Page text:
Why I Honor Memorial Day

“Courage, of all national qualities, is the most precarious; because it is exerted only at intervals, and by a few in every nation” wrote David Hume. It takes courage to risk life and limb for our state and country. Norman Schwarzkopf said “It doesn’t take a hero to order men into battle. It takes a hero to be one of those men who goes into battle.”

It is fitting then, that we set aside a day to remember those who have given their lives in service for our country. The least we can do as a nation is to honor these heroes. These brave few who became legends meeting their end on a battlefield, fighting our nation’s enemies.

According to the book Roster of Soldiers and Patriots of the American Revolution Buried in Tennessee, there are about 4,500 veterans of the American Revolution interred in Tennessee.

One is my 4th great-grandfather, Colonel James Taylor, who is buried at Centenary Baptist Church in Blount County, Tennessee. Fortunately, he was able to come home and raise a family. A privilege that was denied to many.

The first casualty of the American Revolution was Crispus Attucks. He was killed during the Boston Massacre on March 5, 1770. Attucks was believed to be the son of a slave and a Native American woman. As hostilities intensified between the colonists and British soldiers, the British confronted a group of unruly colonists by opening fire and killing five men including Attucks, who was the first to die. In his 1964 book Why We Can’t Wait, Dr. Martin Luther King Jr. praised Attucks for his part in American history. It is worth noting that Attucks was displayed with the others at Faneuil Hall, where it lay in state. The men were then entombed in a common sepulcher. There was no segregation for Patriots.

Traditionally, Americans observed Memorial Day by visiting cemeteries and memorials of our fallen war heroes. In recent years, it has become more of a party celebrating the launch of summer, thus losing the original purpose and meaning. I think we must remind ourselves to honor those courageous men and women who have served and then given their lives for the cause of freedom. Freedom cannot guarantee a meaningful life, merely the possibility of having one. To keep that possibility, we need to embrace and strengthen freedom. It was Thomas Jefferson who reminded us: “The tree of liberty must be refreshed from time to time with the blood of patriots and tyrants.”

We need to take a minute to THANK those veterans who gave their lives so we Americans can enjoy our liberty. Life is so precious. No doubt those who made the ultimate sacrifice had their hopes and dreams as well for our country. We should also ask our politicians to remember those veterans who made it back and ensure that they get the benefits they were promised, and the highest quality medical care available—including mental health.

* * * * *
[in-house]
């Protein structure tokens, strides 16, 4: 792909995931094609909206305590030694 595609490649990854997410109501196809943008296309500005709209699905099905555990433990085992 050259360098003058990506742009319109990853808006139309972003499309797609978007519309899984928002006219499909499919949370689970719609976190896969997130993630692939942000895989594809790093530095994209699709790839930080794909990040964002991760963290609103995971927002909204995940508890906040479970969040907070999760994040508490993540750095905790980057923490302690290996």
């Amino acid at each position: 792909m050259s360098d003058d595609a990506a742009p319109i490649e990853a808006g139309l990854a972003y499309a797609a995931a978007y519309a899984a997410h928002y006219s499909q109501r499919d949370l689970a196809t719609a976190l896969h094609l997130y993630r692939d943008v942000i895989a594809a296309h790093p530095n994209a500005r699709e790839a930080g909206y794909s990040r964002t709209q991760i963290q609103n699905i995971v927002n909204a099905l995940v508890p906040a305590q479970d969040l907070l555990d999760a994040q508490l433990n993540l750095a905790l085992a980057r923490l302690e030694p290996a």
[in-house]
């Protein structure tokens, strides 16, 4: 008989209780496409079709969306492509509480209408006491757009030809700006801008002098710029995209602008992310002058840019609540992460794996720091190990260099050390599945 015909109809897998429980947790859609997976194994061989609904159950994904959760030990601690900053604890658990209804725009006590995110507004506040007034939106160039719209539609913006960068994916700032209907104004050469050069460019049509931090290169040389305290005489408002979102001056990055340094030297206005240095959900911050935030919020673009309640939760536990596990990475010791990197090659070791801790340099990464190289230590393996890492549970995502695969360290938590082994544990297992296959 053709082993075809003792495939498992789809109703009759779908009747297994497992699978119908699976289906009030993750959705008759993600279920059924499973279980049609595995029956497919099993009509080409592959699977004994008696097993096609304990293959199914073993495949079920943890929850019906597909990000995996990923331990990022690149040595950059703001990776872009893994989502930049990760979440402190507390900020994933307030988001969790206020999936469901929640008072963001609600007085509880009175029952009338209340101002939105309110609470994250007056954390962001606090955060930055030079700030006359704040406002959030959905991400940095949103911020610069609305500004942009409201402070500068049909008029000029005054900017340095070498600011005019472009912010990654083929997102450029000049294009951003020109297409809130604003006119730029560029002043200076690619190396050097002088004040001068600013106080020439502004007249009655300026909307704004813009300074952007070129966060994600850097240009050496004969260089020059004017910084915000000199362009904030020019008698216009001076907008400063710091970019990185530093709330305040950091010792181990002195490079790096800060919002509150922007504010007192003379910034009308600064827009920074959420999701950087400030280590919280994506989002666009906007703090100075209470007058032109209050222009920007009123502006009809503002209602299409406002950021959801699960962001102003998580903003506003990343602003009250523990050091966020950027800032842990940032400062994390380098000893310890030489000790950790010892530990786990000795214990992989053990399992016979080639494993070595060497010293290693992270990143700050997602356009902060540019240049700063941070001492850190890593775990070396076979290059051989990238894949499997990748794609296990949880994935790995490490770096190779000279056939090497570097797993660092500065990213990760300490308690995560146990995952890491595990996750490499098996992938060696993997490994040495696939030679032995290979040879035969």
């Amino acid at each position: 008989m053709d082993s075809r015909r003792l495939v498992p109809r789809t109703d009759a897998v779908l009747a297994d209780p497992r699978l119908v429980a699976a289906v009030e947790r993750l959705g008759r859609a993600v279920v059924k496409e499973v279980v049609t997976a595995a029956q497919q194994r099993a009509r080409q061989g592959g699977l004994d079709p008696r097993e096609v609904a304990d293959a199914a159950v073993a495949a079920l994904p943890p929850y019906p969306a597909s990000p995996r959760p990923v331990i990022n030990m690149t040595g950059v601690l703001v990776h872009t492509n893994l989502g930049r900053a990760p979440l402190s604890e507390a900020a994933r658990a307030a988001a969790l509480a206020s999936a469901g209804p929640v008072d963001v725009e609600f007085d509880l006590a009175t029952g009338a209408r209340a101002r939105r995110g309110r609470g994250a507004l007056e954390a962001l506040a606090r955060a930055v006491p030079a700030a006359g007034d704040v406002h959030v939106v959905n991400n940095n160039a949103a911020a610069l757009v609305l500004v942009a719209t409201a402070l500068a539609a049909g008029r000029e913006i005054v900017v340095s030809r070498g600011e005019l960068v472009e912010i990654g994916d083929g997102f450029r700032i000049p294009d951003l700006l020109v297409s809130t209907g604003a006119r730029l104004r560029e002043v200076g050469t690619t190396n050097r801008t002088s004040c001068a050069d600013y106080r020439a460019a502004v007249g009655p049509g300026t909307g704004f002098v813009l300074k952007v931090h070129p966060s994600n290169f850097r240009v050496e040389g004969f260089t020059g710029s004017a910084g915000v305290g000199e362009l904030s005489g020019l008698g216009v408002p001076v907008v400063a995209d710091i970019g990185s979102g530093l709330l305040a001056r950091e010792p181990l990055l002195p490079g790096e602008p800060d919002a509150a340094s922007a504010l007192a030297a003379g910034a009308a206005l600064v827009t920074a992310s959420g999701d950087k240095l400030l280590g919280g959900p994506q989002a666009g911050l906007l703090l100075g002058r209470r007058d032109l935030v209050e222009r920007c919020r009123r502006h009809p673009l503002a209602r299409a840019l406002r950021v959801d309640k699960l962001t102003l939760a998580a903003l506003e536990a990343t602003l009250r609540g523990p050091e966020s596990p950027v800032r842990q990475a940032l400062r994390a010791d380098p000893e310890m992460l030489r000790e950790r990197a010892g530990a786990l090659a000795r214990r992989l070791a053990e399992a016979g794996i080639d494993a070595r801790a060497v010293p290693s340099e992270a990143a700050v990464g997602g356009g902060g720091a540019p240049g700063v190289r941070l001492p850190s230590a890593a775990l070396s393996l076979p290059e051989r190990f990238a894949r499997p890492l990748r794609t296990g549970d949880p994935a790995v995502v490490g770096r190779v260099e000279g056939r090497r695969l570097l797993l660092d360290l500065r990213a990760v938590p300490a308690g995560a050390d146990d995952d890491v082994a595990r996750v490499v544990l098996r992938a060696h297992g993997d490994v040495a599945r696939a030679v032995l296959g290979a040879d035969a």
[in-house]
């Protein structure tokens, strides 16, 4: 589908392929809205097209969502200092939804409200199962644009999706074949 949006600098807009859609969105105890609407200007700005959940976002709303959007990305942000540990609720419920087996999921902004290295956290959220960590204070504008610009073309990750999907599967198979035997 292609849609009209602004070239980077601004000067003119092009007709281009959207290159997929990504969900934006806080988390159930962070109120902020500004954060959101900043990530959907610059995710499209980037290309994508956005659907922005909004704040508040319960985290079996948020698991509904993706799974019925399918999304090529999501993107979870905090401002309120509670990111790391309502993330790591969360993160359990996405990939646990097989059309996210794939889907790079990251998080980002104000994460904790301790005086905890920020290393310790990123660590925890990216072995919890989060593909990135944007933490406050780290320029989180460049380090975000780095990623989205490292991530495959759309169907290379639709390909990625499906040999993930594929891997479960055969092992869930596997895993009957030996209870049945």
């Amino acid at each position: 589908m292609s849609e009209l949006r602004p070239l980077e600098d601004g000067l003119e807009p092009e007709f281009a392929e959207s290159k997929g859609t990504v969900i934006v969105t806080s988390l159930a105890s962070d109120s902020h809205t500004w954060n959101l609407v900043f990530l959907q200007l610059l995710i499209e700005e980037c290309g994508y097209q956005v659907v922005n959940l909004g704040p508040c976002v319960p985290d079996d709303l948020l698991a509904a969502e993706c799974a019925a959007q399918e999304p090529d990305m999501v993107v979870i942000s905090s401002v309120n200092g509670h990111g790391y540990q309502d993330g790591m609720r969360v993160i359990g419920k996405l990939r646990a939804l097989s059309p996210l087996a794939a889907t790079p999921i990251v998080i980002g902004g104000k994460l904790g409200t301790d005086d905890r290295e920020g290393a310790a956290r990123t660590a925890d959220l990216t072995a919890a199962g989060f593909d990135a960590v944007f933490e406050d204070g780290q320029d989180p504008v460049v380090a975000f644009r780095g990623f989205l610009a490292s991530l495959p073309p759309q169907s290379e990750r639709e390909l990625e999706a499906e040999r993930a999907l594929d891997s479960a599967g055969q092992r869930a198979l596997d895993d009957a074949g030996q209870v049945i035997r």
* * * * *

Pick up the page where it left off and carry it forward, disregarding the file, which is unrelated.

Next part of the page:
Thomas Smith wrote one of the best tributes to those who died for our nation: “This country has not seen and probably will never know the true level of sacrifice of our veterans. As a civilian I owe an unpayable debt to all our military. Going forward let’s not send our servicemen and women off to war or conflict zones unless it is overwhelmingly justifiable and on moral high ground. The men of WWII were the greatest generation, perhaps Korea the forgotten, Vietnam the trampled, Cold War unsung and Iraqi Freedom and Afghanistan vets underestimated. Every generation has proved itself to be worthy to stand up to the precedent of the greatest generation. Going back to the Revolution American soldiers have been the best in the world. Let’s all take a remembrance for all veterans who served or are serving, peace time or wartime and gone or still with us. God Bless America and All Veterans.” I remember their sacrifice. George Patton added: “It is foolish and wrong to mourn the men who died. Rather we should thank God that such men lived.” That is why I honor Memorial Day.

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JC Bowman is the Executive Director of Professional Educators of Tennessee, a non-partisan teacher association headquartered in Nashville, Tennessee. Follow him on Twitter @jcbowman. Permission to reprint in whole or in part is hereby granted, provided that the author and the association are properly cited.

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